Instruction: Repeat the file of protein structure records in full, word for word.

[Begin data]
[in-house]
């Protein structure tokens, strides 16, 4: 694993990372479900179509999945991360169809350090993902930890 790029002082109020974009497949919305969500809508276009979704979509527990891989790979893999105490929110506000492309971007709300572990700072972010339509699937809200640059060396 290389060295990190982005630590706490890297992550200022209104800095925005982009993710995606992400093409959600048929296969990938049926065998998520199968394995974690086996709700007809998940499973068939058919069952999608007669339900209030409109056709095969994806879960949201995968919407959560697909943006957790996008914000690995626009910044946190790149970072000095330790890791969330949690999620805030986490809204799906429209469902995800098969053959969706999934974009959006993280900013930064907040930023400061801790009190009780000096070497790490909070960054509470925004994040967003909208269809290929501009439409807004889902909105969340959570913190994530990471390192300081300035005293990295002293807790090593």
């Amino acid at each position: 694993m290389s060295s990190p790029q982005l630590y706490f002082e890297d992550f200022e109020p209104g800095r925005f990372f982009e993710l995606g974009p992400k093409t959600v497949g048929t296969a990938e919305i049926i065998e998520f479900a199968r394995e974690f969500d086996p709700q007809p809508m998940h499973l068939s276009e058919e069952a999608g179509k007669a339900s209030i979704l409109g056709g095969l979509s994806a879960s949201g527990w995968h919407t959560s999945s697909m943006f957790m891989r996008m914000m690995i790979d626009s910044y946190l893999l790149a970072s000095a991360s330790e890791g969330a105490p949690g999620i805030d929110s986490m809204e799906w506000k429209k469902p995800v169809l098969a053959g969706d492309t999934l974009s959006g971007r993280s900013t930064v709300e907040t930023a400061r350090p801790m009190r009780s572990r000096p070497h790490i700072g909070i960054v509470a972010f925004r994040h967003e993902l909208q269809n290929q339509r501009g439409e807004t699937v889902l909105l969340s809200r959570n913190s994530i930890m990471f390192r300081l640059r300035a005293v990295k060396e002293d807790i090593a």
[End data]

[in-house]
């Protein structure tokens, strides 16, 4: 694993990372479900179509999945991360169809350090993902930890 790029002082109020974009497949919305969500809508276009979704979509527990891989790979893999105490929110506000492309971007709300572990700072972010339509699937809200640059060396 290389060295990190982005630590706490890297992550200022209104800095925005982009993710995606992400093409959600048929296969990938049926065998998520199968394995974690086996709700007809998940499973068939058919069952999608007669339900209030409109056709095969994806879960949201995968919407959560697909943006957790996008914000690995626009910044946190790149970072000095330790890791969330949690999620805030986490809204799906429209469902995800098969053959969706999934974009959006993280900013930064907040930023400061801790009190009780000096070497790490909070960054509470925004994040967003909208269809290929501009439409807004889902909105969340959570913190994530990471390192300081300035005293990295002293807790090593």
């Amino acid at each position: 694993m290389s060295s990190p790029q982005l630590y706490f002082e890297d992550f200022e109020p209104g800095r925005f990372f982009e993710l995606g974009p992400k093409t959600v497949g048929t296969a990938e919305i049926i065998e998520f479900a199968r394995e974690f969500d086996p709700q007809p809508m998940h499973l068939s276009e058919e069952a999608g179509k007669a339900s209030i979704l409109g056709g095969l979509s994806a879960s949201g527990w995968h919407t959560s999945s697909m943006f957790m891989r996008m914000m690995i790979d626009s910044y946190l893999l790149a970072s000095a991360s330790e890791g969330a105490p949690g999620i805030d929110s986490m809204e799906w506000k429209k469902p995800v169809l098969a053959g969706d492309t999934l974009s959006g971007r993280s900013t930064v709300e907040t930023a400061r350090p801790m009190r009780s572990r000096p070497h790490i700072g909070i960054v509470a972010f925004r994040h967003e993902l909208q269809n290929q339509r501009g439409e807004t699937v889902l909105l969340s809200r959570n913190s994530i930890m990471f390192r300081l640059r300035a005293v990295k060396e002293d807790i090593a």